Despite a short period of volatility, the global Bitcoin market has remained quite resilient over the past week, with the price floating between $410 and $450. According to the CoinDesk price index, the price per Bitcoin rose from 0:00 (UTC) on February 10 to 423.52 USD on February 26 at 0:00 (UTC). Remarkably, the price was not impressed by the potential macroeconomic instability in the European zone and showed no signs of a bullish trend.
Brexit leaves Bitcoin formula unimpressed
Even though rumours of a possible Brexit impending have contributed some to last week’s volatility of the Bitcoin formula, the effect has not been as strong as it was at the time of the Grexit debate or the Cyprus crisis. Should there actually be a Brexit, the UK would leave the 28-member European Union (EU).
On February 20, the Bitcoin formula jumped 5% from USD 421.33 to USD 443.02, up from USD 421.33 to USD 443.02. The trend also continued on the following day, when the exchange rate continued to develop positively from 426.12 USD to 446.74 USD. Shortly thereafter, however, the price per BTC fell abruptly back to USD 429.99. The price of BTCs fell from USD 426.12 to USD 446.74. Later in the week, the price levelled off at around USD 423.
The week before, the price rose from USD 377.82 on the 12th to USD 421.69 on the 19th.
Even though the British have long been sceptical of the EU in political and economic matters, it has never been enough for a “liberation strike”. The trend among citizens, however, seems to be beginning to show a clear trend. In February last year, 38% of citizens voted for Breit in a poll. In September, the figure was already 40%.
Now the whole country is waiting for the referendum on 23 June. Citizens will now finally vote on whether the UK will turn its back on the EU.
This date can lead to great uncertainty and give a fresh boost to the Bitcoin trader course
In times of uncertainty and market turbulence, Bitcoin has often proven to be a safe haven for Bitcoin trader. Should a Brexit actually occur, this would probably drive the price higher. Arthur Hayes, co-founder of the Bitcoin trader exchange BitMEX, says in an interview:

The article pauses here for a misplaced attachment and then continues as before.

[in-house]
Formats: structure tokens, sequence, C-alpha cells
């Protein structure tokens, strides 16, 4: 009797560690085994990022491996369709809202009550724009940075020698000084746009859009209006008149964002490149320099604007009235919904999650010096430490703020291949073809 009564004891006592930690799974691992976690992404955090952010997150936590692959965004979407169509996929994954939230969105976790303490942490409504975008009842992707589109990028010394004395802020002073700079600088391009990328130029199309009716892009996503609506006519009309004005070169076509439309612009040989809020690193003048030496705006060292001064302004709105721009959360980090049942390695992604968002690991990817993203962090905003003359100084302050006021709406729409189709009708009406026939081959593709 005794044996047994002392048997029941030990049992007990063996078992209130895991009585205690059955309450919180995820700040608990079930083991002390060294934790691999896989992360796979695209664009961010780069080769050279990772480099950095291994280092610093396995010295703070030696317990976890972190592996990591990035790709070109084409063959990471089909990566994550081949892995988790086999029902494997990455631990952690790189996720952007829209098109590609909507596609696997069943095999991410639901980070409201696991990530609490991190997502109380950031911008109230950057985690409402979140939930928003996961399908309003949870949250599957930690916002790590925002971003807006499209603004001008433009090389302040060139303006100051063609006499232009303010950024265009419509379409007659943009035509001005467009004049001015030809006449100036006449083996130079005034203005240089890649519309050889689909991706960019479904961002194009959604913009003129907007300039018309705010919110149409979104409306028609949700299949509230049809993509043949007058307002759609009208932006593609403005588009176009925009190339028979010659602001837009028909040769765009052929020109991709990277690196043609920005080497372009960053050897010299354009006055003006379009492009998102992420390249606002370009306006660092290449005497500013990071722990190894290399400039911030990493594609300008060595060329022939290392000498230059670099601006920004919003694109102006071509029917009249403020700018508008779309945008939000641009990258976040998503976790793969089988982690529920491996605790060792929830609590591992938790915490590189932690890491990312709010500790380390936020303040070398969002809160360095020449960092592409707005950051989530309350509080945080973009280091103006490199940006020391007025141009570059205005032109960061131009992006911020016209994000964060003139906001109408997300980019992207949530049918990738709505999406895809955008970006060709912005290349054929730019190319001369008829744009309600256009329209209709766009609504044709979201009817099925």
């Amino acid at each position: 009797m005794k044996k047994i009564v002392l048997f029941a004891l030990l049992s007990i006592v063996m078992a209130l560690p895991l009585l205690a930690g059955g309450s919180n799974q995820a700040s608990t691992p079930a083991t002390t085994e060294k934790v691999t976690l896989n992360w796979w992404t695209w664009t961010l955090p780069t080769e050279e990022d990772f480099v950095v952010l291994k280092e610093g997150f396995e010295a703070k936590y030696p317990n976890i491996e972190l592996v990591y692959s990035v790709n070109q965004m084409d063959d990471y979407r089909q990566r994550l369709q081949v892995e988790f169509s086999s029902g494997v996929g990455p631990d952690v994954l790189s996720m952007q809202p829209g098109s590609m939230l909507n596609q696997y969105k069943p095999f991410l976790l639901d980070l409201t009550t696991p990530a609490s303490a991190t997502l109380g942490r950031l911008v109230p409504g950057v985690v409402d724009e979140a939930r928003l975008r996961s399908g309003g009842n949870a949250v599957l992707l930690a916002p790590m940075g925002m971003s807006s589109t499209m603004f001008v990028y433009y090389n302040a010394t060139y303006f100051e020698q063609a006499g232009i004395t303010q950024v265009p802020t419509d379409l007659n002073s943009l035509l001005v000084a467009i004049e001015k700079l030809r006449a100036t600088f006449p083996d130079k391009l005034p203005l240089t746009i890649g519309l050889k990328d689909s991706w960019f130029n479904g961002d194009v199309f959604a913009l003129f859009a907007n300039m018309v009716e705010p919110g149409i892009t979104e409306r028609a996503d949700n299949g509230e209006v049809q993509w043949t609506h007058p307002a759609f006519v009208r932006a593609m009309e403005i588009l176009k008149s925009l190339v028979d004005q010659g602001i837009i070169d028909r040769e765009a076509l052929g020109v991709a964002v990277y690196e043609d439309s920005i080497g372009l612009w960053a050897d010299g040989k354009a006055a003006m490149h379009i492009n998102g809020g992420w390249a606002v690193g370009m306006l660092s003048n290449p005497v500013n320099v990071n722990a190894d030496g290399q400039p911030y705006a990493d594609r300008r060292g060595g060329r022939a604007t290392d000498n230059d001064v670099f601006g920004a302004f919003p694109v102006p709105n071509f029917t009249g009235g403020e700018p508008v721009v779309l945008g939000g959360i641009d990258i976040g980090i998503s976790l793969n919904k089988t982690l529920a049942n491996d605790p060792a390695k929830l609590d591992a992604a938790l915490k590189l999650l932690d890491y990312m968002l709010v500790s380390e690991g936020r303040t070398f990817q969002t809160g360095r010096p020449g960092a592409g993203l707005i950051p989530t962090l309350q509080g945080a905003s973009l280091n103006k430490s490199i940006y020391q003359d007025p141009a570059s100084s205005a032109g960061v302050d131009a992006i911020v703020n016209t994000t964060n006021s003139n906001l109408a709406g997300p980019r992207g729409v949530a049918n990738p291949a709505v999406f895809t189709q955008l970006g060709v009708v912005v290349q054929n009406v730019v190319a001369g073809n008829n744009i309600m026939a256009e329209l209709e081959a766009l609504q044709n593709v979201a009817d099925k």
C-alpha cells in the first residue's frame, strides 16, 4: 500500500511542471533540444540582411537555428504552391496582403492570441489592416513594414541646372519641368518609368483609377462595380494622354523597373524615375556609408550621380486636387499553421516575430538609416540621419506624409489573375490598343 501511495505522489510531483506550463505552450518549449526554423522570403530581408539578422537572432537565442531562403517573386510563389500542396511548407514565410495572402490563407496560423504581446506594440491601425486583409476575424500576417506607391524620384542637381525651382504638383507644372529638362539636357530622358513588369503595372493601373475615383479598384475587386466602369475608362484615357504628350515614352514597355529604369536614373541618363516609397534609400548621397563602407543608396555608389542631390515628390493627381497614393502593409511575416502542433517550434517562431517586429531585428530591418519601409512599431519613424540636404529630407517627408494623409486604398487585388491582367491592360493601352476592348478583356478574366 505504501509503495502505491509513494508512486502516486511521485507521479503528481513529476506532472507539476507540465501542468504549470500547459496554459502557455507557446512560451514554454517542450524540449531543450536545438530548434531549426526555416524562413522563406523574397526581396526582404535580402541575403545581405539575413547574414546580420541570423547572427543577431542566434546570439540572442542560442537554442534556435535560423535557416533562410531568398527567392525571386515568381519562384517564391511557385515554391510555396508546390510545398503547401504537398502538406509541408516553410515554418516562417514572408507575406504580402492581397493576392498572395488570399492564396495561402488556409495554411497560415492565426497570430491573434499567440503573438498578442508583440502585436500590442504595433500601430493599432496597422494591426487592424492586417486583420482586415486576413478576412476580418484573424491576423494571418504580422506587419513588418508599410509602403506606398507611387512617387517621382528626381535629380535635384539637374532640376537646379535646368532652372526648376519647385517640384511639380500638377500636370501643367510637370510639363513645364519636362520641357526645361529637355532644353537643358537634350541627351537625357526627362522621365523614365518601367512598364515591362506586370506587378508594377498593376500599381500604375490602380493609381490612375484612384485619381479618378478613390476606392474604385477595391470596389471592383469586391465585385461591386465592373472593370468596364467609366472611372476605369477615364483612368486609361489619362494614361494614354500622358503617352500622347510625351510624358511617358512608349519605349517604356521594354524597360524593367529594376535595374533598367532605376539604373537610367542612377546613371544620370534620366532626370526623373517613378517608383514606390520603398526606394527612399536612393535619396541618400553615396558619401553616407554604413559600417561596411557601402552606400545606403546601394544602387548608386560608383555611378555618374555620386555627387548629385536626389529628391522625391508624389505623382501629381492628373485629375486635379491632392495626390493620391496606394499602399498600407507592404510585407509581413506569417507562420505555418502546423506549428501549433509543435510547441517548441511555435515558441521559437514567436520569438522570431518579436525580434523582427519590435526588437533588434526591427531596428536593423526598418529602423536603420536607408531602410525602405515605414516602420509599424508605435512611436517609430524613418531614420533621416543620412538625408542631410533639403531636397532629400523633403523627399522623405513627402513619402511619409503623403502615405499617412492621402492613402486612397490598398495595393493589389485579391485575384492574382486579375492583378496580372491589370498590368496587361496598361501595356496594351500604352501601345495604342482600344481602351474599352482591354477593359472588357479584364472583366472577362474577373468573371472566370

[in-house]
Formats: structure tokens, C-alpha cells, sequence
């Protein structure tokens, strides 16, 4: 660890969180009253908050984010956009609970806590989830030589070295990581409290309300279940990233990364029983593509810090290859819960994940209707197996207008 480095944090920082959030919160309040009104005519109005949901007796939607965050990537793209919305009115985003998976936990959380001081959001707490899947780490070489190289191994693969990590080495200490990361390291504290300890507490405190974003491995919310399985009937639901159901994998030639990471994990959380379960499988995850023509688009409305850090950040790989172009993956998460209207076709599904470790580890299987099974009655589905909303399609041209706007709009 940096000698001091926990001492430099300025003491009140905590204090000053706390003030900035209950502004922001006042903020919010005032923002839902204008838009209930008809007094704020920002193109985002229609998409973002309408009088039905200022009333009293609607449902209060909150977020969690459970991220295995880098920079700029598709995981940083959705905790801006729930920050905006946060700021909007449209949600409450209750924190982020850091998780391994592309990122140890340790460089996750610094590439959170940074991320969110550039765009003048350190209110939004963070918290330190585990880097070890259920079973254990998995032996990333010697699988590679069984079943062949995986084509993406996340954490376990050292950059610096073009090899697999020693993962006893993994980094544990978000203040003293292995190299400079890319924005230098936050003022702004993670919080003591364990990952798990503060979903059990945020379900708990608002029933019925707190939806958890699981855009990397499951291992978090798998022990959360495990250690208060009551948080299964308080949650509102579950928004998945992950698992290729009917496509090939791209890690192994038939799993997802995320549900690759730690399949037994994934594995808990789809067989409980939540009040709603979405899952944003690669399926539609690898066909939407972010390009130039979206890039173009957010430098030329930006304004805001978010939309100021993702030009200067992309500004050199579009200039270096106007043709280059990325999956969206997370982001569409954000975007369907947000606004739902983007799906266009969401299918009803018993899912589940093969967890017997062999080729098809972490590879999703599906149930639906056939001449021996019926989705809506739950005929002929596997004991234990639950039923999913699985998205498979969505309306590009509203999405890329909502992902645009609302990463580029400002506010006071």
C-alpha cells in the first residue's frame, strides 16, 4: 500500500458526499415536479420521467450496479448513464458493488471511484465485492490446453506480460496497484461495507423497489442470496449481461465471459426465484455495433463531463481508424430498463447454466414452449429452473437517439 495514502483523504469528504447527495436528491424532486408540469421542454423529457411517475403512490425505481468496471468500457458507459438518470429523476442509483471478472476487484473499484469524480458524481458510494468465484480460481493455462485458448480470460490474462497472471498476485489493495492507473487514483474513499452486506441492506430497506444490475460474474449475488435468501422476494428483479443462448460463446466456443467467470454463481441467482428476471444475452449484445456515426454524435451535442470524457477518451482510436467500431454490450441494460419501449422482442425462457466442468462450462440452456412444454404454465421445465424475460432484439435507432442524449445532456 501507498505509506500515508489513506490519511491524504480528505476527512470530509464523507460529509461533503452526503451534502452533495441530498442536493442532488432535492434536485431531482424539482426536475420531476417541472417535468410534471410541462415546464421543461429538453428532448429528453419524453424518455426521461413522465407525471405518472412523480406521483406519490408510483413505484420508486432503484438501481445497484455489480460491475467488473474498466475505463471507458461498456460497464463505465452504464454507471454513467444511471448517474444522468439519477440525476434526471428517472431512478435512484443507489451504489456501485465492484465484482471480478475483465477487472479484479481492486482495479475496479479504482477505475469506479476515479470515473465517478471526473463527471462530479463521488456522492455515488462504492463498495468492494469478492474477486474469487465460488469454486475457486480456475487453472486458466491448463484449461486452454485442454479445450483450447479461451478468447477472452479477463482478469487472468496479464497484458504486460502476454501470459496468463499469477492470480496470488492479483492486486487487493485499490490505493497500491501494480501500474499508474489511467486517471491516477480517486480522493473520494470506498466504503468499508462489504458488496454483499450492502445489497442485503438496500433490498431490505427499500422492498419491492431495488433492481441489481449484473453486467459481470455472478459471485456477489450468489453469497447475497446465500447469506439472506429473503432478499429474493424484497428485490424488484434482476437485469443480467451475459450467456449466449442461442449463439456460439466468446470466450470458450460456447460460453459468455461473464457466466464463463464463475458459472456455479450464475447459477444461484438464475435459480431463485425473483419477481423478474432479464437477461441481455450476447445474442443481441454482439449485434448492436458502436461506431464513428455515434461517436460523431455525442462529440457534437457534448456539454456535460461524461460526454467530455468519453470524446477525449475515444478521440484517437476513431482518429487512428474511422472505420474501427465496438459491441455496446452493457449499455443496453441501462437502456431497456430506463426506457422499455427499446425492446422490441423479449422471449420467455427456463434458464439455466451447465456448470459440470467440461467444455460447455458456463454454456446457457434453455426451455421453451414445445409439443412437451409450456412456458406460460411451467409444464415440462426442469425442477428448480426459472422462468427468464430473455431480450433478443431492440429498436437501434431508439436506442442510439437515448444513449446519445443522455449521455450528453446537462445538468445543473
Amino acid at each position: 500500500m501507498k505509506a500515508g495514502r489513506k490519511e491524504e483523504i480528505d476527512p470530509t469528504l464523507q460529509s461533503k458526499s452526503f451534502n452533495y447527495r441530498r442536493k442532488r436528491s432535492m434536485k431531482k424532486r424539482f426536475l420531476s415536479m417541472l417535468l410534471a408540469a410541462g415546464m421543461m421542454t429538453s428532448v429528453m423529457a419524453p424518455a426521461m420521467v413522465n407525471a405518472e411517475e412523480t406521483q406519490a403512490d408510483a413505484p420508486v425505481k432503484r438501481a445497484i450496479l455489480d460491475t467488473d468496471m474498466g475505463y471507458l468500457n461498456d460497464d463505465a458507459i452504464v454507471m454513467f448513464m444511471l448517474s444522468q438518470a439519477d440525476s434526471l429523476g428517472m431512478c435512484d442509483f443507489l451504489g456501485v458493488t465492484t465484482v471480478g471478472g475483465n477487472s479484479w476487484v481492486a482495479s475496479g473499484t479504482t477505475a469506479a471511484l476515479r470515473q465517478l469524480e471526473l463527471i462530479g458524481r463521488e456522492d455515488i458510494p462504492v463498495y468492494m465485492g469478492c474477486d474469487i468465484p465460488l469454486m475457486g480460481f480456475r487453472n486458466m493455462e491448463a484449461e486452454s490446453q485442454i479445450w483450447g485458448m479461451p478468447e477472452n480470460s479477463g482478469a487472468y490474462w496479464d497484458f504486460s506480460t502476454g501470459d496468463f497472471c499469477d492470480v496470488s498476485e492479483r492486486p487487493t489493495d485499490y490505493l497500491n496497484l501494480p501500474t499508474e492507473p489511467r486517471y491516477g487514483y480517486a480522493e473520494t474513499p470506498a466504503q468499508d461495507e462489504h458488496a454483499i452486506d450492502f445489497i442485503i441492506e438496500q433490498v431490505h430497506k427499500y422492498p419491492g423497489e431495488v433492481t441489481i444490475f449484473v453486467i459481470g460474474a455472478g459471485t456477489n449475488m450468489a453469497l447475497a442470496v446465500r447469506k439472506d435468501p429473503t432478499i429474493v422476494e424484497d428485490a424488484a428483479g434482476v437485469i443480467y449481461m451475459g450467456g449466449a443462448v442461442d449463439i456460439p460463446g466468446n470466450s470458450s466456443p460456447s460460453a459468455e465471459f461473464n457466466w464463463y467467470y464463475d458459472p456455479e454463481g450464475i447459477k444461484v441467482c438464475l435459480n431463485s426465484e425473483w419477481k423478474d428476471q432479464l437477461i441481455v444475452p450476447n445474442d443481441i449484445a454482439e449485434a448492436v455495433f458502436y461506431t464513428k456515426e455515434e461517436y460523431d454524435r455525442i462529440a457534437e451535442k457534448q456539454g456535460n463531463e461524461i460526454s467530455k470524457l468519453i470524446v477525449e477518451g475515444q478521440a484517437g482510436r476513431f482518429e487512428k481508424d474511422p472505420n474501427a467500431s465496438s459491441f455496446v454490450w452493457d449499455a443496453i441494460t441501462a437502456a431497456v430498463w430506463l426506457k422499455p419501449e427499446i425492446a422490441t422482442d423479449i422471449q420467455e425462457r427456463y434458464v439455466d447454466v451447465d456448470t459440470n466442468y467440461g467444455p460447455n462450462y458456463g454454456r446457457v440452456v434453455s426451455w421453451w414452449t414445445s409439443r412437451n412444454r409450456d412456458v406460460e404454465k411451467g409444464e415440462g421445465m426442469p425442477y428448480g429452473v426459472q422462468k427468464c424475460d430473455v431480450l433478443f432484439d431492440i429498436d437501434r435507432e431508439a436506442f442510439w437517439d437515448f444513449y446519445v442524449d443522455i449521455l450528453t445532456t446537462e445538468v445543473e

“Should the traffic lights in June actually be on Brexit, we will certainly see a bullish pump of the Grexit order of magnitude.
HOME PAGE TECH COMPANY BIGGEST BANK IN RUSSIA REPLACES 3000 EMPLOYEES WITH VIRTUAL LAWYERS
Virtual lawyers: Smart contract and blockchains put many professions at risk, not only among low-income earners.
More and more companies are beginning to use artificial intelligence for routine tasks. Virtual lawyers are intended to make legal systems more cost-efficient. But these developments come at a price.
Bitcoin trader against machine
Sberbank, Russia’s largest bank, has announced that it will use a virtual lawyer to handle Bitcoin trader complaints. However, this innovation will mean dismissal for about 3000 Bitcoin trader. Sberbank Deputy Chairman Vadim Kulik said that the “Robot Lawyer” was launched at the end of 2016 and is scheduled for completion in early 2017.
“This virtual assistant freed 3000 experts from this work. And we want to use these assistants in even larger contexts.”
According to Kulik, this innovation frees specialists from routine tasks. In the future, all legal documentation will be automated, so that lawyers will only have to deal with serious legal procedures.
The employees who have carried out these routine activities so far should have the opportunity to further their education through special training courses. In this context, Kulik would like to investigate where these specialists can be deployed meaningfully in the future.
Crypto trader lawyers: from parking tickets to bankruptcy proceedings
The AI software could soon be something quite normal. In the end, it has already begun. It wasn’t long ago that ROSS Intelligence installed its crypto trader software in various law firms (such as BakerHostetler) across the United States. ROSS uses the computing power of the IBM Watson supercomputer to handle complex bankruptcies and large amounts of crypto trader data.